Monday, November 29, 2021

Not So Hot Takes, By Dan Shaughnessy

With the Patriots winning yesterday's game against the Titans, Shank focuses on Mac Jones and one key aspect of the current football season:
Mac Jones can take the hits, make the plays, manage the game — and play in the cold

Mac Jones keeps checking the boxes, passing the tests.

Managing the game. Check. Completion percentage. Check. Pocket presence. Check. Taking the hits. Check. Inspiring teammates. Check. Winning close games. Check.

Now a new one. Mac Jones Sunday showed he can play in a cold weather game, too.

This wasn’t Patriots vs. Titans at Gillette in January of 2004 (windchill, minus 10 degrees) when Tom Brady and Co. beat the Titans, 17-14, in a playoff rock fight. It wasn’t the Snow Bowl Tuck Rule Game against the Raiders. It wasn’t Orchard Park, N.Y., in December (that’ll be next week).

But it was near freezing with snow showers in Foxborough and privileged folks in the red seats stayed inside by the big fireplaces while Jones completed 23 of 32 passes for 310 yards and two touchdowns in a 36-13 demolition of Mike Vrabel’s top-seeded Titans. Jones was sacked twice, but didn’t have to do much after a spectacular 41-yard touchdown pass play to Kendrick Bourne made it 26-13 with five minutes left in the third.
One game's an awfully small sample size, but we'll know more next week at Buffalo.

Saturday, November 27, 2021

DHL Dan CLX - Now With More Duende!

Shank recalls a few good local sporting moments:
Recalling some great Boston ‘duende’ moments, and other thoughts

Picked-up pieces while wondering if Mike Vrabel has any rule-book trickeration in store for Bill Belichick …

▪ In this space last weekend, we asked for submissions of Boston sports “duende” moments, like the Kyle Schwarber mock ovation when the Schwarb made a clean play in the playoffs, and the famous “Beat LA” chant at the Old Garden in 1982.

The response was overwhelming. Dozens of you fondly recalled the Red Sox home opener in 2005, when all the Yankees were booed during introductions right up until closer Mariano Rivera received a standing ovation for his role in the 2004 playoffs (Rivera blew the save in Game 4 when Dave Roberts triggered a comeback for the ages with the Stolen Base Heard ’Round the World).

There were plenty of other great suggestions, some too dated, arcane, or difficult to prove.

Some duende nuggets that made the cut: Ray Bourque giving his No. 7 jersey to Phil Esposito and switching to No. 77 when Espo was honored at the Old Garden in 1987; a long standing ovation for Kareem Abdul-Jabbar when he set the NBA field goal record at the Old Garden in 1984; TD Garden fans singing the national anthem a capella before the first Bruins game after the Marathon bombings; Fenway fans chanting “steroids” at Jose Canseco in 1988, long before anybody knew it was true; Cape Cod families annually opening their homes to host college baseball players for Cape League summers; Globe Pulitzer winner Stan Grossfeld getting the photo of bullpen cop Steve Horgan making a perfect “W” by raising his arms next to an upside-down Torii Hunter when David Ortiz’s homer changed the 2013 ALCS.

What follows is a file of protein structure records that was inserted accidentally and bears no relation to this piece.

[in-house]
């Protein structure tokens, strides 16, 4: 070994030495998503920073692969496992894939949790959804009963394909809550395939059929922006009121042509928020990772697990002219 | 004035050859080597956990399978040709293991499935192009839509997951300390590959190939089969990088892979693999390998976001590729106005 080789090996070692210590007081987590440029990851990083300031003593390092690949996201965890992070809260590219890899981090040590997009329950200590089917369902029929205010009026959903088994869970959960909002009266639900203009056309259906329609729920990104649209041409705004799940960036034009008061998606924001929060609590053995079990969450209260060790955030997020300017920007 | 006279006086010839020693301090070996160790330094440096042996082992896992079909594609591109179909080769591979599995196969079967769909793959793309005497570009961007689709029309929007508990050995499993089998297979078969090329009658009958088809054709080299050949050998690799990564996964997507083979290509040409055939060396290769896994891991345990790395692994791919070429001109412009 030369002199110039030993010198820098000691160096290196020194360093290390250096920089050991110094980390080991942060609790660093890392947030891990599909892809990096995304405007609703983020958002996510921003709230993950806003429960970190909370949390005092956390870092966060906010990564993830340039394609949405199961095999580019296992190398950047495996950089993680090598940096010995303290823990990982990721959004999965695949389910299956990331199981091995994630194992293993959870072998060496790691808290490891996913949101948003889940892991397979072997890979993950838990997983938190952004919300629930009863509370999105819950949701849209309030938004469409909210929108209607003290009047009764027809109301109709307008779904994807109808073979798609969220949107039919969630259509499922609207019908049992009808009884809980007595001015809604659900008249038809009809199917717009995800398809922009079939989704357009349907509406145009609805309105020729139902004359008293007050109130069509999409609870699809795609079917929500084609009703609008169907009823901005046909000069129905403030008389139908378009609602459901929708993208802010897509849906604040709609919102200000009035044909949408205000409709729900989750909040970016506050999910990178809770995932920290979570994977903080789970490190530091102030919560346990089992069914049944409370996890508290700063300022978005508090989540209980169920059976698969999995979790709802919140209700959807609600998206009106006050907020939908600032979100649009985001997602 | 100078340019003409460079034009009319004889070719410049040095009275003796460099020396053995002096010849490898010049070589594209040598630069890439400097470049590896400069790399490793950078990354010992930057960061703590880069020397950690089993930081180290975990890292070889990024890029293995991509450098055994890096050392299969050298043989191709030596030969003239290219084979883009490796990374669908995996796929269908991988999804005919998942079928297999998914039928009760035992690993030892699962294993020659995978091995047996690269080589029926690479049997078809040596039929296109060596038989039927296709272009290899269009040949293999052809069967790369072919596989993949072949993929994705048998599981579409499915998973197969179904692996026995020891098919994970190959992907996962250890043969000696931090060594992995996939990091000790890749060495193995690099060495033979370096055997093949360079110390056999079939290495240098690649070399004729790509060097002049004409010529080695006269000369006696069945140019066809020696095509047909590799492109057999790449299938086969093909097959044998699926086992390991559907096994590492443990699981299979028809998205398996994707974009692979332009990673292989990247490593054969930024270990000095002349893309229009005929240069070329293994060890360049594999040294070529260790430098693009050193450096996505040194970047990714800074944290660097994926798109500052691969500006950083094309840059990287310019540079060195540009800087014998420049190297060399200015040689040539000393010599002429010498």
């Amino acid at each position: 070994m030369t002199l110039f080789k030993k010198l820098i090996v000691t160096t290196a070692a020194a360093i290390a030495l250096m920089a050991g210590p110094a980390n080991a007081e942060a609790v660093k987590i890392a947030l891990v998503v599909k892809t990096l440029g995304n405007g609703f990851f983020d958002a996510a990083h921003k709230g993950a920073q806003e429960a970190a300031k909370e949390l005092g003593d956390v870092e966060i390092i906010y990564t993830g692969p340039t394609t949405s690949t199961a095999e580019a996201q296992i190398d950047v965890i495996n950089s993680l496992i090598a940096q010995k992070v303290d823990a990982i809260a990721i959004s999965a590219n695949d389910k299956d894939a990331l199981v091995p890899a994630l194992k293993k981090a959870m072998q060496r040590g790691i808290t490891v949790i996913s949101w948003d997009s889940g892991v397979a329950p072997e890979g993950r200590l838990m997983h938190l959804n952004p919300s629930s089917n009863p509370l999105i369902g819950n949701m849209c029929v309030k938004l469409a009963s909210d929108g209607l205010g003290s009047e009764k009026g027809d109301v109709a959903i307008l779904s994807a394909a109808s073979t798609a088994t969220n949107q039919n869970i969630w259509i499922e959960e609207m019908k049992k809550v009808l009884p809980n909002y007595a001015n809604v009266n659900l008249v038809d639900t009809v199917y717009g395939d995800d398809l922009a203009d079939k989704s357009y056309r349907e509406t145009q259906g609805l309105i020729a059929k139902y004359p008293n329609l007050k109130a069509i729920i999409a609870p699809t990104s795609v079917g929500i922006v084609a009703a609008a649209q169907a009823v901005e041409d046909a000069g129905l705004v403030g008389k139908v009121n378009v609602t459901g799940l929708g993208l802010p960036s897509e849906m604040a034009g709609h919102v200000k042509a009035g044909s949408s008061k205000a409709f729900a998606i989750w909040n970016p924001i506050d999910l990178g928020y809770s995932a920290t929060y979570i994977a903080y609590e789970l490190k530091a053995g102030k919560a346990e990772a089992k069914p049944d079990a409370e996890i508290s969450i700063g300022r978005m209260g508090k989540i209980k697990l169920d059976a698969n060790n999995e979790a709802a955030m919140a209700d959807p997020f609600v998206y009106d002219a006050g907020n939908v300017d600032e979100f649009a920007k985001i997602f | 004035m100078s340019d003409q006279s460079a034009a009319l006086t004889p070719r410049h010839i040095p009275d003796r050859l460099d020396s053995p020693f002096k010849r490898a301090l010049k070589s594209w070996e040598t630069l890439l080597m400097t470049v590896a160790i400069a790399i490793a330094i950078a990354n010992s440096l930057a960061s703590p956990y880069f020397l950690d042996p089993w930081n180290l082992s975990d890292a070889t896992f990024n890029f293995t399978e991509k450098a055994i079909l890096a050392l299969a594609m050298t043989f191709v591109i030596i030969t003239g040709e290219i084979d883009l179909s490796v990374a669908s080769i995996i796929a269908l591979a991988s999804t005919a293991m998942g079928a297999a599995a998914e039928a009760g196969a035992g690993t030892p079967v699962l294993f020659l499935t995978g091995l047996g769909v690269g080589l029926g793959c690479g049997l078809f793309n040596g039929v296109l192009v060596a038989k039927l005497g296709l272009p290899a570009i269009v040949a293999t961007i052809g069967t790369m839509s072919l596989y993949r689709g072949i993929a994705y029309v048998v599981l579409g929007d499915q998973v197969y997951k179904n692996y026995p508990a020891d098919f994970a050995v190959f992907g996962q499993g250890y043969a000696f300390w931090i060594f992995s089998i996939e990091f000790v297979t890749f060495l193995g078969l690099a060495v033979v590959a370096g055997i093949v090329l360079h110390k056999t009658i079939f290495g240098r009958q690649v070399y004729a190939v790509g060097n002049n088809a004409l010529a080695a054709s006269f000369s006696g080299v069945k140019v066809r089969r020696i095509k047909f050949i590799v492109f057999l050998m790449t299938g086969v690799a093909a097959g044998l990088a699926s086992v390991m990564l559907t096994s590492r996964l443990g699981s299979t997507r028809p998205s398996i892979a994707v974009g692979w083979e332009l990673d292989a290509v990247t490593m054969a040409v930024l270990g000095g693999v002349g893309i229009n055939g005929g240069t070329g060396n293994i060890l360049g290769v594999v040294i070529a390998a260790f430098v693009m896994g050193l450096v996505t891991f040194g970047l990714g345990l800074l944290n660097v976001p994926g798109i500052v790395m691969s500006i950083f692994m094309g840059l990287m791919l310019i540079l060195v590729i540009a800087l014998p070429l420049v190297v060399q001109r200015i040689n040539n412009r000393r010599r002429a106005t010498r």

Thursday, November 25, 2021

DHL Dan CLIX - Belichick Is Back

Shank does some backtracking on the Patriots coach...
Bill Belichick is right back to being, well, Bill Belichick, and other thoughts

Picked-up pieces while waiting for the Bills to lose to the Colts and restore the Patriots to the top spot in the AFC East …

▪ In short order, we have seen the rightful restoration of the legacy of Bill Belichick. The waves in Nantucket sound were getting choppy around Hoodie’s “VIII Rings” boat in early October. The Patriots were 1-3, coming off the heels of 7-9 with Cam Newton last season. Meanwhile, Tom Brady was a Super Bowl champ — looking good to do it again this season — and the Belichick haters had their day.

Belichick never won anything without Brady … The whole dynasty was because Bill had Tom … Belichick the GM failed Belichick the coach … The Patriots were just another team … Hubris and arrogance will get you every time …
So - pretty much what Shank was saying two months ago!

Thursday, November 18, 2021

Another Excerpt From Shank's Latest Book

The Boston Globe published a little more from Shank's book on the Larry Bird era Celtics:
Book excerpt: Remembering the first Celtics-Lakers NBA Finals of the Larry Bird era

The Celtics host the Lakers Friday night at TD Garden (wotta coincidence! - ed.) , and any renewal of one of the great NBA rivalries always conjures memories of their historic matchups.